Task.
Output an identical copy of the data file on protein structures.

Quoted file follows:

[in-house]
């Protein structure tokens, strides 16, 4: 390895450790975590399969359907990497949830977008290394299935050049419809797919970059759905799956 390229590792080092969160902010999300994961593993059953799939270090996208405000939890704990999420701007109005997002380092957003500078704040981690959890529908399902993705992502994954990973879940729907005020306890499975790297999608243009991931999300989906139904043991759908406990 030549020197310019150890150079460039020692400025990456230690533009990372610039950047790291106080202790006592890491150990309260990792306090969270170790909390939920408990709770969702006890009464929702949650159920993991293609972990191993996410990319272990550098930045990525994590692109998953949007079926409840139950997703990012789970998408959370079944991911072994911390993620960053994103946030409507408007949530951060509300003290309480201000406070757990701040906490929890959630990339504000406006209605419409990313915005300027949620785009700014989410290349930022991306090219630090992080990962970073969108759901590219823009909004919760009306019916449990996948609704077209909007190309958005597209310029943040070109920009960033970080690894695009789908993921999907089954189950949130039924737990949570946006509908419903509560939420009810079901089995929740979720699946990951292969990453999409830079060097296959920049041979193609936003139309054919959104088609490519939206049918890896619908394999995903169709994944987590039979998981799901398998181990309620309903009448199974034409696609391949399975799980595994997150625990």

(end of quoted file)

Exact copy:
[in-house]
């Protein structure tokens, strides 16, 4: 390895450790975590399969359907990497949830977008290394299935050049419809797919970059759905799956 390229590792080092969160902010999300994961593993059953799939270090996208405000939890704990999420701007109005997002380092957003500078704040981690959890529908399902993705992502994954990973879940729907005020306890499975790297999608243009991931999300989906139904043991759908406990 030549020197310019150890150079460039020692400025990456230690533009990372610039950047790291106080202790006592890491150990309260990792306090969270170790909390939920408990709770969702006890009464929702949650159920993991293609972990191993996410990319272990550098930045990525994590692109998953949007079926409840139950997703990012789970998408959370079944991911072994911390993620960053994103946030409507408007949530951060509300003290309480201000406070757990701040906490929890959630990339504000406006209605419409990313915005300027949620785009700014989410290349930022991306090219630090992080990962970073969108759901590219823009909004919760009306019916449990996948609704077209909007190309958005597209310029943040070109920009960033970080690894695009789908993921999907089954189950949130039924737990949570946006509908419903509560939420009810079901089995929740979720699946990951292969990453999409830079060097296959920049041979193609936003139309054919959104088609490519939206049918890896619908394999995903169709994944987590039979998981799901398998181990309620309903009448199974034409696609391949399975799980595994997150625990």